Industry Insights

Leveraging Data to Become Insight-Driven

January 2017
Author:  Jeremy Clopton

Jeremy Clopton

Director

Forensics & Valuation Services

910 E. St. Louis Street, Suite 200
P.O. Box 1190
Springfield, MO 65801-1190 (65806)

Springfield
417.865.8701

The phrase “big data” is used so often it’s almost a cliché in today’s business world. There are a number of different big data definitions, and all are correct. The important element isn’t data categorization, but the recognition of all your organization’s data’s value—not just financial. How do you extract value from your data, and more importantly, how do you become an insight-driven organization, i.e., one that uses data and analysis to improve daily operations?

Data analytics is the answer. Simply stated, data analytics is a set of procedures and methods designed to extract useful information from data to answer a strategic question. Analytics can be applied in virtually every area of the business, e.g., marketing, accounting and compliance. However, successful implementation requires a solid framework to design and apply analytics. A common framework includes:

  • A strategic question
  • Definitions of the objectives to answer the question
  • A plan to obtain the data necessary for analysis and follow-up
  • Development and application of analytics procedures
  • Results analysis
  • Results management and implementation

By changing the strategic question, the framework is designed to allow analytics application in virtually any area of your business. These strategic questions can help get you started in applying analytics.

Where are my risks around compliance with anti-bribery and corruption laws?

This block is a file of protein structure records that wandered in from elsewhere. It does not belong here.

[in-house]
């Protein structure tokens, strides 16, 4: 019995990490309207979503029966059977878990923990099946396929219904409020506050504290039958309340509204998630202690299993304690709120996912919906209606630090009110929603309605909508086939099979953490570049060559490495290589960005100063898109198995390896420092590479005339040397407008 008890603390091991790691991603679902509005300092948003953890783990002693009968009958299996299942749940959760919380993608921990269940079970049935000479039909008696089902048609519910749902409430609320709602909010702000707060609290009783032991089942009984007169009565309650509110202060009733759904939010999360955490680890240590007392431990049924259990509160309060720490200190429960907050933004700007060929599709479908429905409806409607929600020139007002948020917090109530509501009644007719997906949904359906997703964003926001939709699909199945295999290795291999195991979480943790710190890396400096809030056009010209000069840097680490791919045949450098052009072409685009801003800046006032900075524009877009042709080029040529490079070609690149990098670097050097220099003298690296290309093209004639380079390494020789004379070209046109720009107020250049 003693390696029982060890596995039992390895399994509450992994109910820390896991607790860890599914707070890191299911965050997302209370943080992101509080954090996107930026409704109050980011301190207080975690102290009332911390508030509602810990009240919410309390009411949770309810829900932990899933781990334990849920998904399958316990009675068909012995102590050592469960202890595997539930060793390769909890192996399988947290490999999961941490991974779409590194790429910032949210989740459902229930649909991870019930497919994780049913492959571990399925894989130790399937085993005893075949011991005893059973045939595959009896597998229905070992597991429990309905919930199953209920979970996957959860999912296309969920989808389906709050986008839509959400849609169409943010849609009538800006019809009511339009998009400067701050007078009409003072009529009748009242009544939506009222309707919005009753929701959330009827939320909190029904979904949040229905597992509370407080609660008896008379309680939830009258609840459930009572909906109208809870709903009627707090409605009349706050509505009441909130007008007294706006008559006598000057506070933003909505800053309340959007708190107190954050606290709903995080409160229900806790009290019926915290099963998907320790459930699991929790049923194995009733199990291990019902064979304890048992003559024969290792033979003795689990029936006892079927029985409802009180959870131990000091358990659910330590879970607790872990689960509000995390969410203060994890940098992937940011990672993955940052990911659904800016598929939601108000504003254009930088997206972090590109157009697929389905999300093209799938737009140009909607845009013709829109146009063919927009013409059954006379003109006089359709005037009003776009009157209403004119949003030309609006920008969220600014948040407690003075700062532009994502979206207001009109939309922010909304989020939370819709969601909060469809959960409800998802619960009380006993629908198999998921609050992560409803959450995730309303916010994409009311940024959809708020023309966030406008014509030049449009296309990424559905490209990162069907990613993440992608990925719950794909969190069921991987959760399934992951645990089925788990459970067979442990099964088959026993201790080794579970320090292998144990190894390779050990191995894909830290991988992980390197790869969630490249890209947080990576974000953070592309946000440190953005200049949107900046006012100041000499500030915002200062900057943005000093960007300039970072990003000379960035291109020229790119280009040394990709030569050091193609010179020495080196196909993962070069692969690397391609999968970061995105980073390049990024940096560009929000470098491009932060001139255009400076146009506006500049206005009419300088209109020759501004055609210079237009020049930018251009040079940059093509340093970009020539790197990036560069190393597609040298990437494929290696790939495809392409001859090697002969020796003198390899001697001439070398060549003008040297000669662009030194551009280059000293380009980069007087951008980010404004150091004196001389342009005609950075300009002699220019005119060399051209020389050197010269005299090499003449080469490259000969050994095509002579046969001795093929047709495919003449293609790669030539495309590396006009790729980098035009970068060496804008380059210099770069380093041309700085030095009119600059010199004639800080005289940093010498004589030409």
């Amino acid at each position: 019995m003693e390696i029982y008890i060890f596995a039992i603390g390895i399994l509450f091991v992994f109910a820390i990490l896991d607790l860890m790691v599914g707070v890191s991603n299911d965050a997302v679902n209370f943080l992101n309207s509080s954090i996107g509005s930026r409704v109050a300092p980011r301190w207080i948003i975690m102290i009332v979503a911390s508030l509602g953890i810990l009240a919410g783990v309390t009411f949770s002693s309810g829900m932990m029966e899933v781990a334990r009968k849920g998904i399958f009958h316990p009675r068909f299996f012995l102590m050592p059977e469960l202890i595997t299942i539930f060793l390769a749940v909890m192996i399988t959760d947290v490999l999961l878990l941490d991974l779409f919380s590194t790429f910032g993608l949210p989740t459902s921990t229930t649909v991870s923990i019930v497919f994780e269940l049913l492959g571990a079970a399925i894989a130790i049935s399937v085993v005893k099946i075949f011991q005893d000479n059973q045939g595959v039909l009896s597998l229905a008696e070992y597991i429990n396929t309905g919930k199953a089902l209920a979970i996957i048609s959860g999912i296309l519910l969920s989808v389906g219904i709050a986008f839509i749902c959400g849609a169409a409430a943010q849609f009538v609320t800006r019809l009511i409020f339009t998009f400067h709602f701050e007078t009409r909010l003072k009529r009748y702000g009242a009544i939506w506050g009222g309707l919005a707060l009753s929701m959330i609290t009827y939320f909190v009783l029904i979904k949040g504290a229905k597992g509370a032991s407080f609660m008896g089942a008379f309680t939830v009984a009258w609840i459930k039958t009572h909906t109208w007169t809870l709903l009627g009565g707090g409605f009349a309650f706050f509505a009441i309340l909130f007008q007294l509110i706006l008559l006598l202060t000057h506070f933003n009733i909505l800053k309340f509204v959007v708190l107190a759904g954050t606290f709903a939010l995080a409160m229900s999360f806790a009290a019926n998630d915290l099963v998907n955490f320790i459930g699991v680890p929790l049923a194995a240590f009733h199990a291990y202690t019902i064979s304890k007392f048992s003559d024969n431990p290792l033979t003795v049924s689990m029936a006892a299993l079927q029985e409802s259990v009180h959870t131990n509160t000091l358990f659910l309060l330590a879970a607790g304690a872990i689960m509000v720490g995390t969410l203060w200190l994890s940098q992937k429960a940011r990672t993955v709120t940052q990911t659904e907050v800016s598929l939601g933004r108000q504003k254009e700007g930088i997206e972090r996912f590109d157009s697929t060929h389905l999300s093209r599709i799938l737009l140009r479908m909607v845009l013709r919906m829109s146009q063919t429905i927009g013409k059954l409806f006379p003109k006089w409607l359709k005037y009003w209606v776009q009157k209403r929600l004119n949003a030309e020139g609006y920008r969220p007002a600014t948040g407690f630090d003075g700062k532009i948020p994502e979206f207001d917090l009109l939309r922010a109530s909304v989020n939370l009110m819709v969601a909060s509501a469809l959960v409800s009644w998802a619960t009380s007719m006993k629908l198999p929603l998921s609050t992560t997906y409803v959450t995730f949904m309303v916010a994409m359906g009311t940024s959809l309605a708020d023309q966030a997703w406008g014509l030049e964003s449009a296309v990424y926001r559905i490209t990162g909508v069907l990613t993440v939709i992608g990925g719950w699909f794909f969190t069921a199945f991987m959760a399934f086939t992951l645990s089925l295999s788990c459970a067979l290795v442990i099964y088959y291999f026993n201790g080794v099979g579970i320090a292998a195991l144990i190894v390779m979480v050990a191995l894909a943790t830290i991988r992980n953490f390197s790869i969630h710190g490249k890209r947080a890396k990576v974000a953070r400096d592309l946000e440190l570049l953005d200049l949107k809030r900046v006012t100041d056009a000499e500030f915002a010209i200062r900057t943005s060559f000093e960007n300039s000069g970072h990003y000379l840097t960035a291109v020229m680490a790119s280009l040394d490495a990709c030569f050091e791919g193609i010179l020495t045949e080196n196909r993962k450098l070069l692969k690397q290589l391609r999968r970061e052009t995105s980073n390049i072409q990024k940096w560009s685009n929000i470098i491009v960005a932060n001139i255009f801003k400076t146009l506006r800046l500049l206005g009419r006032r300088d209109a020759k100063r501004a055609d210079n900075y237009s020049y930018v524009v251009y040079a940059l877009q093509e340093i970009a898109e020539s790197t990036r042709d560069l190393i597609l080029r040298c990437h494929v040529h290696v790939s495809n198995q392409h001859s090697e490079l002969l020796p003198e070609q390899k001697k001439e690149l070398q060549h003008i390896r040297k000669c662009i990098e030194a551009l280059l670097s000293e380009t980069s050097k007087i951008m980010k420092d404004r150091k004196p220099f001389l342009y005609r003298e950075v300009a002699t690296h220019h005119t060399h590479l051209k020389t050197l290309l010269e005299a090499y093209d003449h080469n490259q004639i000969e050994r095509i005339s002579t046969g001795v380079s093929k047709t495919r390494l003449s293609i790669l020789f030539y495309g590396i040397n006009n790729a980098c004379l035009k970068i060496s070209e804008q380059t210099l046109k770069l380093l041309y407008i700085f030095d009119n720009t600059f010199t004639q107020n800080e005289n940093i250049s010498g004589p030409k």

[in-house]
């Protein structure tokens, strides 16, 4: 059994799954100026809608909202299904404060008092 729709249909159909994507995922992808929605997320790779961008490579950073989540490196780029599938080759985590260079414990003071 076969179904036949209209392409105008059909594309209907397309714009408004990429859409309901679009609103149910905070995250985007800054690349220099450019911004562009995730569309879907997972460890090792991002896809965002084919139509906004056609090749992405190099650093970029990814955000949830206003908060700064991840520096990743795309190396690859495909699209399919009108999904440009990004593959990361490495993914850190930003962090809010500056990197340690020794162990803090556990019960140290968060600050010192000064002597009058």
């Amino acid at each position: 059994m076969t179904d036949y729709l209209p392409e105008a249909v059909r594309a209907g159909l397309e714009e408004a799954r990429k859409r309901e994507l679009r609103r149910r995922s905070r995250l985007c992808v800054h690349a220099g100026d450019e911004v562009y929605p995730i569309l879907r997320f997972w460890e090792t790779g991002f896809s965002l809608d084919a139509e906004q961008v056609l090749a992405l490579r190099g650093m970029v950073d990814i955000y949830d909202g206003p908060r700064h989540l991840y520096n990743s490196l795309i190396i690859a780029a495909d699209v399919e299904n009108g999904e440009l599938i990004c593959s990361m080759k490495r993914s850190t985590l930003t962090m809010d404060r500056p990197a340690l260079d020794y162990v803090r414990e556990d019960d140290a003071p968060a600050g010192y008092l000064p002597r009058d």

It’s important to have a solid analytics program to proactively identify potential issues with anti-bribery and corruption laws. This includes detailed analytics around the general ledger, accounts payable, vendors and cash-related activities. Common procedures include keyword searching, email analytics, topic mapping and network relationship and financial ratio analysis. These procedures allow international organizations to increase effectiveness in testing for compliance with these regulations.

What leads to increased employee productivity?

Companies are more frequently equipping their employees with the necessary tools to improve productivity; however, many of those companies see little to no improvement. The tools used to improve productivity are typically designed to track data regarding usage, location, idle time and other key metrics. By segmenting employees by location, department and role, companies can begin to learn what leads to increased productivity on a granular level. This will allow companies to better equip employees in every company area with specific productivity improvement tools.

Where in my organization does fraud exist?

The fraud triangle theory holds that, for fraud to exist, an individual must be able to rationalize a perceived financial pressure and opportunity to commit. Organizations maintain an increasing amount of data regarding the three legs of the fraud triangle in the form of email communications, instant messages and communications via company devices. Further, transactional testing for indications of frauds can help organizations identify frauds early in their cycle. These principles may apply in accounts payable, corporate credit cards, payroll, general ledger and other areas of the accounting cycle.

The strategic questions posed above are designed to get you thinking about the potential applications of analytics, and they’re a starting point allowing you to begin the process of transforming your organization to being insight-driven.

One key to success in becoming insight-driven is incorporating data analytics into the organization’s culture. If data analytics is viewed as something performed in addition to existing operations, pushback is more likely to occur. However, when data analytics is viewed as integrated into the organization’s operations, it’s viewed through the lens of effectiveness and efficiency gains.

How will you integrate data analytics into your organization’s culture? You have the framework and some questions to get you started. Now it’s up to you to determine the highest priority area in your organization and begin the transformation to becoming insight-driven.

Contact your BKD advisor for more information.

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